Someone in the industry recently posted a Facebook rant about people who are just a couple of years out of college having no business posing as an expert in their field and making instructional videos claiming such. I think that everyone who saw the post knew exactly who he was talking about. I cringed, because I’ve met both the poster and the target. Not having watched any of said videos, I will nevertheless go ahead and talk about this as if I have a useful opinion on it all.
“Fake it ’til you make it” is an enormous amount of pressure to put on a sensitive artistic soul, yet a certain amount of it is expected in order to help a neophyte gain some confidence and put themselves out there. The phrase “out there” has a ring of danger to it, for good reason. Obviously this person crossed a line and hit a nerve out there with several veterans in the industry. Did he "fake it" a little too much? So it would seem. Yet, he presumably does have some amount of experience to draw on and being fresh out of school affords him a current perspective that can be useful.
I’m particularly sensitive to this as 1) I’m also fairly fresh out of grad school and 2) I have indeed talked very big, and in my case at least, without subsequently being able to publicly follow it up with proof. See, the very first thing after graduating I stumbled into a really big game scoring gig. It was a well known game company about to foray into the video game market and partnering with a local programmer. A lot of fantastic artwork was already done. I was to have a 50-piece live orchestra at my disposal. Pinch me!!! What a dream. I’m on my way! Don’t feel entirely ready for something this big but I’ll get whatever help I need! Alas, the project fell through, something about the higher ups not approving the direction of the artwork. The whole project stalled out, and as far as I know, that was the end of the whole thing. But not before I had already been bouncing around telling everyone “Oh yes, wow, I have a big project that I can’t talk about because of the NDA.” Standard fare in the industry, secrecy. But now I FEEL that it just looks like I was faking it, to anyone who doesn’t know me. That would be bad enough, but in a business where your reputation is about 99.5% of what gets you hired, well… I’ve sincerely had trouble mentally coming back from that, and subsequent projects with the same people did not make much more of an impact to my resume.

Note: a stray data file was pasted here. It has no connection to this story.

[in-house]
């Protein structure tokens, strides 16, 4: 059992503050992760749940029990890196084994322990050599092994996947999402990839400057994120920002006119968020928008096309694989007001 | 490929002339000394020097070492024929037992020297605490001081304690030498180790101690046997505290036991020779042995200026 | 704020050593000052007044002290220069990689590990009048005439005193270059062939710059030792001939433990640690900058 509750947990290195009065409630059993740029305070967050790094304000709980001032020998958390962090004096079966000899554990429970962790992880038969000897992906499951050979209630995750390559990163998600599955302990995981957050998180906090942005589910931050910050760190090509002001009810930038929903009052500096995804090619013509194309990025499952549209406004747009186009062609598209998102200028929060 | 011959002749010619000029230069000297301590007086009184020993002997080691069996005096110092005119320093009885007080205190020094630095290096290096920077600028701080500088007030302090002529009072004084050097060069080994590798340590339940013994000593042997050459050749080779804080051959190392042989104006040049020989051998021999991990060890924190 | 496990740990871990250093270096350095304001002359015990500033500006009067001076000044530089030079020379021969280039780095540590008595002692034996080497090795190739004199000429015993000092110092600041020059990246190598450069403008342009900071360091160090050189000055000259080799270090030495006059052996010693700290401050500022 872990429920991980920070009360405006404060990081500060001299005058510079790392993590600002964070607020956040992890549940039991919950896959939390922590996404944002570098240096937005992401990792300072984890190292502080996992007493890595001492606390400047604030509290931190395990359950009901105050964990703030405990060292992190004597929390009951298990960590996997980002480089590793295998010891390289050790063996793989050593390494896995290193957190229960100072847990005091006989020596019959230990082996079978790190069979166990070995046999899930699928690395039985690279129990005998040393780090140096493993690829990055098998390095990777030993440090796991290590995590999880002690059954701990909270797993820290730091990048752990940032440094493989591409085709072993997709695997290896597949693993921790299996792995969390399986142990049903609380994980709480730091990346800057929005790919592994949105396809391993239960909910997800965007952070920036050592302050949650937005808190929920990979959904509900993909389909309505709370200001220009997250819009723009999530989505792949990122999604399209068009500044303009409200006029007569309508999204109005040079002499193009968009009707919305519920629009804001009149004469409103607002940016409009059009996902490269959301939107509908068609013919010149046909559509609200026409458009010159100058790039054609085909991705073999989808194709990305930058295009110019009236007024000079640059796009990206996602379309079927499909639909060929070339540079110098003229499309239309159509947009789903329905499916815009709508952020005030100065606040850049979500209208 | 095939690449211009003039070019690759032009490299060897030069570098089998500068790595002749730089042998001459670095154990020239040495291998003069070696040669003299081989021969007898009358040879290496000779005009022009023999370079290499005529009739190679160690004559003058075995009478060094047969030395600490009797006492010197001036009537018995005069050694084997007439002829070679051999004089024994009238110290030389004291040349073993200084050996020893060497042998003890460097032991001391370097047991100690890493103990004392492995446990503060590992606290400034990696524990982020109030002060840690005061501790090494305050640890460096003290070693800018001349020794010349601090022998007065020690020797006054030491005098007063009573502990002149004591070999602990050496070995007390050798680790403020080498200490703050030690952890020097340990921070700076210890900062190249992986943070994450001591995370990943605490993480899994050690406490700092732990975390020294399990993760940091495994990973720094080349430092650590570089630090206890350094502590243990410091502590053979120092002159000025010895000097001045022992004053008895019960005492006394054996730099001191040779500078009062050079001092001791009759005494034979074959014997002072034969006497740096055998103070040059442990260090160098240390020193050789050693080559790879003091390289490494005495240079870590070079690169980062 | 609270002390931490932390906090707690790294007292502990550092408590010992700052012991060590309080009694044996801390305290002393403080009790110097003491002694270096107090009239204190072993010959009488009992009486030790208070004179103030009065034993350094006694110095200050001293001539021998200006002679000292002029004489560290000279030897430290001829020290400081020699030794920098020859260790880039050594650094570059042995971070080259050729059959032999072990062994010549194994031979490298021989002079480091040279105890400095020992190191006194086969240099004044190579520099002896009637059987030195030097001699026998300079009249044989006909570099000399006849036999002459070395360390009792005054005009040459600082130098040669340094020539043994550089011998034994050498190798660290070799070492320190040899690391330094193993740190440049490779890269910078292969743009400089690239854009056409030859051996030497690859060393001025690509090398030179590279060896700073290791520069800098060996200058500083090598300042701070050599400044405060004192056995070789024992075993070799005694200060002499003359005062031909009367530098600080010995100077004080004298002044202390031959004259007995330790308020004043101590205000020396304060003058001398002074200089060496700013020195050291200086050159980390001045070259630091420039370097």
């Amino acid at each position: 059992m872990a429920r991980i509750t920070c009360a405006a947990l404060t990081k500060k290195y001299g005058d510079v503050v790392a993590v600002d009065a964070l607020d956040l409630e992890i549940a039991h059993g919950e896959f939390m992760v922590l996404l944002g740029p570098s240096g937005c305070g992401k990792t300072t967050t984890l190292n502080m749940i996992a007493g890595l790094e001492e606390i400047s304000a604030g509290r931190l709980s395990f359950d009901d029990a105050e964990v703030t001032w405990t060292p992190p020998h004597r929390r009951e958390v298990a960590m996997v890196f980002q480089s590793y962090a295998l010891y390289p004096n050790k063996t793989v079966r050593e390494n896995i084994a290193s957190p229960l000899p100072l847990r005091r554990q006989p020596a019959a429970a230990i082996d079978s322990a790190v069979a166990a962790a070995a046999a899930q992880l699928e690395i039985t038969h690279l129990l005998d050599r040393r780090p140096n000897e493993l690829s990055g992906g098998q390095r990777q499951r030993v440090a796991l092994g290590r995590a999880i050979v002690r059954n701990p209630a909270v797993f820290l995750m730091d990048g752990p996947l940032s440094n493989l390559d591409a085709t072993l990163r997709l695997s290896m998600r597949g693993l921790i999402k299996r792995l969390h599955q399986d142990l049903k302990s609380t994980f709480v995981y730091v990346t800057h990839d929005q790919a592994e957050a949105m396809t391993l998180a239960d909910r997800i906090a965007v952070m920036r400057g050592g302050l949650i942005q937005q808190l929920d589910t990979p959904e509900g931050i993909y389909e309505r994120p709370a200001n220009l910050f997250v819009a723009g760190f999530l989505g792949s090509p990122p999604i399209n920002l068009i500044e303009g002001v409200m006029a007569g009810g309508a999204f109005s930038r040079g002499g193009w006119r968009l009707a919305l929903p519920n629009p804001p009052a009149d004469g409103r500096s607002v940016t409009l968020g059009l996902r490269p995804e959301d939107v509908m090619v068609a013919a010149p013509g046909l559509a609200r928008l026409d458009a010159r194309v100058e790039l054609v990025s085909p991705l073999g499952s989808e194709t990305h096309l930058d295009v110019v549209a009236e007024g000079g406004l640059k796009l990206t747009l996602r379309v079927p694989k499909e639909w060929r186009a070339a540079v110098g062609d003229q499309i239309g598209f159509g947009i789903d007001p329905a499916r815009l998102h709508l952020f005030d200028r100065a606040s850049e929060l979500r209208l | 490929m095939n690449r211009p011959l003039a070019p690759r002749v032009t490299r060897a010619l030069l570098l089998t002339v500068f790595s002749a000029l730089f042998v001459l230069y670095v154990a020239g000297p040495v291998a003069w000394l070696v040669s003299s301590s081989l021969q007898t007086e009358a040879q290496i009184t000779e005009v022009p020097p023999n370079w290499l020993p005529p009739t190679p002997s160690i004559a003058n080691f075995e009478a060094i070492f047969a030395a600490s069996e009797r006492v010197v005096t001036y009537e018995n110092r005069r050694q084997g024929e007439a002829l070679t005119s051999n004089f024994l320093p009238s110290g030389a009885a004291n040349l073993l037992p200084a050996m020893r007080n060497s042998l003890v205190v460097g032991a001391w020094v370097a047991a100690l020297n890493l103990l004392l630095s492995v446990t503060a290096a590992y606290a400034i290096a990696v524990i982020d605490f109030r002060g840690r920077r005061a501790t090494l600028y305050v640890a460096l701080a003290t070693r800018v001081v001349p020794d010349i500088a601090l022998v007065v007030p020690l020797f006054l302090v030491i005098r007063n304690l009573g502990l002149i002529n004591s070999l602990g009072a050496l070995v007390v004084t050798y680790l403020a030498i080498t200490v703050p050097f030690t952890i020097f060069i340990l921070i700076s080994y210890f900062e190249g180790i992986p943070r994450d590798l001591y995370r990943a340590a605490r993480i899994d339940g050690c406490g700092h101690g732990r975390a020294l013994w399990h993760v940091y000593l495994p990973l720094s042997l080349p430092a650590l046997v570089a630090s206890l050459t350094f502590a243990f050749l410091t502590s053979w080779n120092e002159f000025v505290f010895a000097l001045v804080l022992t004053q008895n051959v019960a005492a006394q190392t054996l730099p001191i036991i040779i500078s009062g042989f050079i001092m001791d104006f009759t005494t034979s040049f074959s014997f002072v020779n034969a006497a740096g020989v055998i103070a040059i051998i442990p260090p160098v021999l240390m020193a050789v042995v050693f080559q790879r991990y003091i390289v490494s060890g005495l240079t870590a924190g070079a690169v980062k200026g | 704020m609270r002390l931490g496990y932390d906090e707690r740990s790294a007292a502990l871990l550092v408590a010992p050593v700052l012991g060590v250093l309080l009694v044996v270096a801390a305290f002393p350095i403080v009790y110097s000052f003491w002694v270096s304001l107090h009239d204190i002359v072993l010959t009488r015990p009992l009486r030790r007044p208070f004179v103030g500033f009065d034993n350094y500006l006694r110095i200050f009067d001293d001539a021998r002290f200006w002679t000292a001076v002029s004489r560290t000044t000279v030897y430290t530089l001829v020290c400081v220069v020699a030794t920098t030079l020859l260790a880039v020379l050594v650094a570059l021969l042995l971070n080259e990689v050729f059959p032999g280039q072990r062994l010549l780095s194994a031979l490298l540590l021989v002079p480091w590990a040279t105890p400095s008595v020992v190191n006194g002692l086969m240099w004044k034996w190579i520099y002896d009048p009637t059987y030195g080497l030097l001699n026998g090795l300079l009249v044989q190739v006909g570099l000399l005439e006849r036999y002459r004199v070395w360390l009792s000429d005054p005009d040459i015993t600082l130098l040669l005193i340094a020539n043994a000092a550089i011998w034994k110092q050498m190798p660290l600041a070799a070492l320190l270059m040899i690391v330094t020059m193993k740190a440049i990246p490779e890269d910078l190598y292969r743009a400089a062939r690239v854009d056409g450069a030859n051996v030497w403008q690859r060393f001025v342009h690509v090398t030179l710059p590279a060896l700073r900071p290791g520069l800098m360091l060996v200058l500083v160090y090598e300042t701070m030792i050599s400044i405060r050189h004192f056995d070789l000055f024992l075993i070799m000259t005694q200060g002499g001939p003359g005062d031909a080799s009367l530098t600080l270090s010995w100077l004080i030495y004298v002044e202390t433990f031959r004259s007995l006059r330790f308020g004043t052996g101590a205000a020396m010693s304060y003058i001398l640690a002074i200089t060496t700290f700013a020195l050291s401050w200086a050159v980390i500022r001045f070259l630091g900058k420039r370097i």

I am not at all above doing what I guess would be called grunt work, have done as much of it as has come my way, and will continue to as long as it affords learning opportunities (read: likely a long time.) I just don't want to feel a shadow on my credibility any longer than my neuroses demand. I believe that we can all learn from each other, but that requires trust, and trust can be fragile.